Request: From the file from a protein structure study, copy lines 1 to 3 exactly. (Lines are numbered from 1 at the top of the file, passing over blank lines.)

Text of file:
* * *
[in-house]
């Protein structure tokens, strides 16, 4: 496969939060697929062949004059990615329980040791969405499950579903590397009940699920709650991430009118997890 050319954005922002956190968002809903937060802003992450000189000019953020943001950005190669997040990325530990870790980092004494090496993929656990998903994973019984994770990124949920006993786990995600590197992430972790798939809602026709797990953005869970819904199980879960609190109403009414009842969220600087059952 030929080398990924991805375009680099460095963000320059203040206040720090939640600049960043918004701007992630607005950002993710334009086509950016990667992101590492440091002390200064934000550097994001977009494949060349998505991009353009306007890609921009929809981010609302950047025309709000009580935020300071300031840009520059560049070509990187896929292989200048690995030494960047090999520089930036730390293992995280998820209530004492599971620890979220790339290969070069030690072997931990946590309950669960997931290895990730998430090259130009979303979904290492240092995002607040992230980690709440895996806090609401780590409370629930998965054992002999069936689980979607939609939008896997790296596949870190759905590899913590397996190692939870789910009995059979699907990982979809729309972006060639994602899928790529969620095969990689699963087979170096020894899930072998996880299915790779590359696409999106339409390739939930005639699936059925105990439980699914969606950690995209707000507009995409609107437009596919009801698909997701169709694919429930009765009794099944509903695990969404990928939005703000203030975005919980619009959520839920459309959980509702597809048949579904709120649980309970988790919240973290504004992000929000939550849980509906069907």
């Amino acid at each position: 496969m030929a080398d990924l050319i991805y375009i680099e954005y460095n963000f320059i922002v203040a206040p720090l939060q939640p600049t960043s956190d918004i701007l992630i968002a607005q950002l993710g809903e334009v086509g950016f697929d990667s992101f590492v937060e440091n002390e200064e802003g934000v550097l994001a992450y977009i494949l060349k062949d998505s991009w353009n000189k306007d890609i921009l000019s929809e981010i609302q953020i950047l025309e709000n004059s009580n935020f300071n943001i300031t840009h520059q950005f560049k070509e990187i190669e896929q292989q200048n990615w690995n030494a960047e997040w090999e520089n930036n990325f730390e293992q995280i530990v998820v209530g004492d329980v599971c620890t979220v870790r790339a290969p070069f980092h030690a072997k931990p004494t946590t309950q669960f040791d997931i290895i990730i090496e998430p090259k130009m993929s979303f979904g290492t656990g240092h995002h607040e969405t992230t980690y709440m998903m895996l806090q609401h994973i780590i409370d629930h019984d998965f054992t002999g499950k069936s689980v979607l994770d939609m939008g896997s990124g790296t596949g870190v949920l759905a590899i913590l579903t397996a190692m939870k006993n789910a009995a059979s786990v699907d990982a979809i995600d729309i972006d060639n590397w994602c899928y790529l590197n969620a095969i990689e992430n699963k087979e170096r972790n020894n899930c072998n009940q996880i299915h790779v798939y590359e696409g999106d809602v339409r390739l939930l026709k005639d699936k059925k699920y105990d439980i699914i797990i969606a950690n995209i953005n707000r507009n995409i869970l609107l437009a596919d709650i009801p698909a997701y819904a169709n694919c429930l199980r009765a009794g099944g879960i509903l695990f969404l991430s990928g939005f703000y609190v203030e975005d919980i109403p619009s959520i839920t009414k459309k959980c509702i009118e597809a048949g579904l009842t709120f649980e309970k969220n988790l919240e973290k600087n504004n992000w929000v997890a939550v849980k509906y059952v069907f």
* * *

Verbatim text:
[in-house]
């Protein structure tokens, strides 16, 4: 496969939060697929062949004059990615329980040791969405499950579903590397009940699920709650991430009118997890 050319954005922002956190968002809903937060802003992450000189000019953020943001950005190669997040990325530990870790980092004494090496993929656990998903994973019984994770990124949920006993786990995600590197992430972790798939809602026709797990953005869970819904199980879960609190109403009414009842969220600087059952 030929080398990924991805375009680099460095963000320059203040206040720090939640600049960043918004701007992630607005950002993710334009086509950016990667992101590492440091002390200064934000550097994001977009494949060349998505991009353009306007890609921009929809981010609302950047025309709000009580935020300071300031840009520059560049070509990187896929292989200048690995030494960047090999520089930036730390293992995280998820209530004492599971620890979220790339290969070069030690072997931990946590309950669960997931290895990730998430090259130009979303979904290492240092995002607040992230980690709440895996806090609401780590409370629930998965054992002999069936689980979607939609939008896997790296596949870190759905590899913590397996190692939870789910009995059979699907990982979809729309972006060639994602899928790529969620095969990689699963087979170096020894899930072998996880299915790779590359696409999106339409390739939930005639699936059925105990439980699914969606950690995209707000507009995409609107437009596919009801698909997701169709694919429930009765009794099944509903695990969404990928939005703000203030975005919980619009959520839920459309959980509702597809048949579904709120649980309970988790919240973290504004992000929000939550849980509906069907």
């Amino acid at each position: 496969m030929a080398d990924l050319i991805y375009i680099e954005y460095n963000f320059i922002v203040a206040p720090l939060q939640p600049t960043s956190d918004i701007l992630i968002a607005q950002l993710g809903e334009v086509g950016f697929d990667s992101f590492v937060e440091n002390e200064e802003g934000v550097l994001a992450y977009i494949l060349k062949d998505s991009w353009n000189k306007d890609i921009l000019s929809e981010i609302q953020i950047l025309e709000n004059s009580n935020f300071n943001i300031t840009h520059q950005f560049k070509e990187i190669e896929q292989q200048n990615w690995n030494a960047e997040w090999e520089n930036n990325f730390e293992q995280i530990v998820v209530g004492d329980v599971c620890t979220v870790r790339a290969p070069f980092h030690a072997k931990p004494t946590t309950q669960f040791d997931i290895i990730i090496e998430p090259k130009m993929s979303f979904g290492t656990g240092h995002h607040e969405t992230t980690y709440m998903m895996l806090q609401h994973i780590i409370d629930h019984d998965f054992t002999g499950k069936s689980v979607l994770d939609m939008g896997s990124g790296t596949g870190v949920l759905a590899i913590l579903t397996a190692m939870k006993n789910a009995a059979s786990v699907d990982a979809i995600d729309i972006d060639n590397w994602c899928y790529l590197n969620a095969i990689e992430n699963k087979e170096r972790n020894n899930c072998n009940q996880i299915h790779v798939y590359e696409g999106d809602v339409r390739l939930l026709k005639d699936k059925k699920y105990d439980i699914i797990i969606a950690n995209i953005n707000r507009n995409i869970l609107l437009a596919d709650i009801p698909a997701y819904a169709n694919c429930l199980r009765a009794g099944g879960i509903l695990f969404l991430s990928g939005f703000y609190v203030e975005d919980i109403p619009s959520i839920t009414k459309k959980c509702i009118e597809a048949g579904l009842t709120f649980e309970k969220n988790l919240e973290k600087n504004n992000w929000v997890a939550v849980k509906y059952v069907f």